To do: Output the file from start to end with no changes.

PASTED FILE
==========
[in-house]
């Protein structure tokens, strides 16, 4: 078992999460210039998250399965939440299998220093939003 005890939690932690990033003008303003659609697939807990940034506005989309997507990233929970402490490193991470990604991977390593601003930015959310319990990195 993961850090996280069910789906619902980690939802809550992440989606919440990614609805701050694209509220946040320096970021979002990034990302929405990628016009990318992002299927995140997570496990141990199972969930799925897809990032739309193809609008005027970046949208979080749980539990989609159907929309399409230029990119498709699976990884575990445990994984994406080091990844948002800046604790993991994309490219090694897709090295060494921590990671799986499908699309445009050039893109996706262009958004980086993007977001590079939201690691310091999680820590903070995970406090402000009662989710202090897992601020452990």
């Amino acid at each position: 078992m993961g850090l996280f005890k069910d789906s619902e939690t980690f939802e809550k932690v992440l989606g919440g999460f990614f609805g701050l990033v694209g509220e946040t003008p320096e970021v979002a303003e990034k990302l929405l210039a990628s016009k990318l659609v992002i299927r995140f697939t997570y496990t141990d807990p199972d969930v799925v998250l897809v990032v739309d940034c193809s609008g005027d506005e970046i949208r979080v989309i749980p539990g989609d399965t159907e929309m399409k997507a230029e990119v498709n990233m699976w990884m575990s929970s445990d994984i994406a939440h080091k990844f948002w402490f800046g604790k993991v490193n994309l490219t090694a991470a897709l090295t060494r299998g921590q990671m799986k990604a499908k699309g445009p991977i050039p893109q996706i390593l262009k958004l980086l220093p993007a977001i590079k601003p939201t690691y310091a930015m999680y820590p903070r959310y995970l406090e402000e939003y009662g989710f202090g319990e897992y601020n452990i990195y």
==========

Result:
[in-house]
């Protein structure tokens, strides 16, 4: 078992999460210039998250399965939440299998220093939003 005890939690932690990033003008303003659609697939807990940034506005989309997507990233929970402490490193991470990604991977390593601003930015959310319990990195 993961850090996280069910789906619902980690939802809550992440989606919440990614609805701050694209509220946040320096970021979002990034990302929405990628016009990318992002299927995140997570496990141990199972969930799925897809990032739309193809609008005027970046949208979080749980539990989609159907929309399409230029990119498709699976990884575990445990994984994406080091990844948002800046604790993991994309490219090694897709090295060494921590990671799986499908699309445009050039893109996706262009958004980086993007977001590079939201690691310091999680820590903070995970406090402000009662989710202090897992601020452990």
């Amino acid at each position: 078992m993961g850090l996280f005890k069910d789906s619902e939690t980690f939802e809550k932690v992440l989606g919440g999460f990614f609805g701050l990033v694209g509220e946040t003008p320096e970021v979002a303003e990034k990302l929405l210039a990628s016009k990318l659609v992002i299927r995140f697939t997570y496990t141990d807990p199972d969930v799925v998250l897809v990032v739309d940034c193809s609008g005027d506005e970046i949208r979080v989309i749980p539990g989609d399965t159907e929309m399409k997507a230029e990119v498709n990233m699976w990884m575990s929970s445990d994984i994406a939440h080091k990844f948002w402490f800046g604790k993991v490193n994309l490219t090694a991470a897709l090295t060494r299998g921590q990671m799986k990604a499908k699309g445009p991977i050039p893109q996706i390593l262009k958004l980086l220093p993007a977001i590079k601003p939201t690691y310091a930015m999680y820590p903070r959310y995970l406090e402000e939003y009662g989710f202090g319990e897992y601020n452990i990195y």